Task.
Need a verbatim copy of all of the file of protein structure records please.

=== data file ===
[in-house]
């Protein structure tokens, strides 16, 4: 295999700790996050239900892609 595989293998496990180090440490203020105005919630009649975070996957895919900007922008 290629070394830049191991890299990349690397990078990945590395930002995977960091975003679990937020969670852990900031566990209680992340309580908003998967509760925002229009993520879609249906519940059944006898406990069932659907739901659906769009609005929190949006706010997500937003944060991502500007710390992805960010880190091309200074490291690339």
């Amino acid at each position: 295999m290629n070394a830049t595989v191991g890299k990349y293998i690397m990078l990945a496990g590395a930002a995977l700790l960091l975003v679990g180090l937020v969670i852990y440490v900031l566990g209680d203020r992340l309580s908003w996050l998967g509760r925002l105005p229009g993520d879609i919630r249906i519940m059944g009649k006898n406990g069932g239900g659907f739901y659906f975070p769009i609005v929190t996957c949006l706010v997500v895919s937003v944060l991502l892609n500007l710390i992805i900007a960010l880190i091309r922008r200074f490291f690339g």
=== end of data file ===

[in-house]
């Protein structure tokens, strides 16, 4: 295999700790996050239900892609 595989293998496990180090440490203020105005919630009649975070996957895919900007922008 290629070394830049191991890299990349690397990078990945590395930002995977960091975003679990937020969670852990900031566990209680992340309580908003998967509760925002229009993520879609249906519940059944006898406990069932659907739901659906769009609005929190949006706010997500937003944060991502500007710390992805960010880190091309200074490291690339």
């Amino acid at each position: 295999m290629n070394a830049t595989v191991g890299k990349y293998i690397m990078l990945a496990g590395a930002a995977l700790l960091l975003v679990g180090l937020v969670i852990y440490v900031l566990g209680d203020r992340l309580s908003w996050l998967g509760r925002l105005p229009g993520d879609i919630r249906i519940m059944g009649k006898n406990g069932g239900g659907f739901y659906f975070p769009i609005v929190t996957c949006l706010v997500v895919s937003v944060l991502l892609n500007l710390i992805i900007a960010l880190i091309r922008r200074f490291f690339g």